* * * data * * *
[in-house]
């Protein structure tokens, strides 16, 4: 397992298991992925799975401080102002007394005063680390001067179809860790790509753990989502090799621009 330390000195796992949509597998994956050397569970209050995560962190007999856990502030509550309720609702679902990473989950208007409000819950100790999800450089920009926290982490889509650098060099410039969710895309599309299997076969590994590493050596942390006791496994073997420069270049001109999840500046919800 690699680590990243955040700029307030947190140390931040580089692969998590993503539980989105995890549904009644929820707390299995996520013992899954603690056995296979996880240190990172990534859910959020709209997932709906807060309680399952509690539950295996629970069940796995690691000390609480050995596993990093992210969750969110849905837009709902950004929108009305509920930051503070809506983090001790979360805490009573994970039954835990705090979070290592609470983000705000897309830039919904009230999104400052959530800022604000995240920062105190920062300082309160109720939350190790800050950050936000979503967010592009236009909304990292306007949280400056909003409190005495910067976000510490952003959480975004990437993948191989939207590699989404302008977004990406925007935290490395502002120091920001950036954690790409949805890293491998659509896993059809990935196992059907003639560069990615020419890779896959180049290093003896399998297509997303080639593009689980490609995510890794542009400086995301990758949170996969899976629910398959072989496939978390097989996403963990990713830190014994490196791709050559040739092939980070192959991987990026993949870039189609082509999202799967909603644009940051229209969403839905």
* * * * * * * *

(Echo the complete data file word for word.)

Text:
[in-house]
């Protein structure tokens, strides 16, 4: 397992298991992925799975401080102002007394005063680390001067179809860790790509753990989502090799621009 330390000195796992949509597998994956050397569970209050995560962190007999856990502030509550309720609702679902990473989950208007409000819950100790999800450089920009926290982490889509650098060099410039969710895309599309299997076969590994590493050596942390006791496994073997420069270049001109999840500046919800 690699680590990243955040700029307030947190140390931040580089692969998590993503539980989105995890549904009644929820707390299995996520013992899954603690056995296979996880240190990172990534859910959020709209997932709906807060309680399952509690539950295996629970069940796995690691000390609480050995596993990093992210969750969110849905837009709902950004929108009305509920930051503070809506983090001790979360805490009573994970039954835990705090979070290592609470983000705000897309830039919904009230999104400052959530800022604000995240920062105190920062300082309160109720939350190790800050950050936000979503967010592009236009909304990292306007949280400056909003409190005495910067976000510490952003959480975004990437993948191989939207590699989404302008977004990406925007935290490395502002120091920001950036954690790409949805890293491998659509896993059809990935196992059907003639560069990615020419890779896959180049290093003896399998297509997303080639593009689980490609995510890794542009400086995301990758949170996969899976629910398959072989496939978390097989996403963990990713830190014994490196791709050559040739092939980070192959991987990026993949870039189609082509999202799967909603644009940051229209969403839905």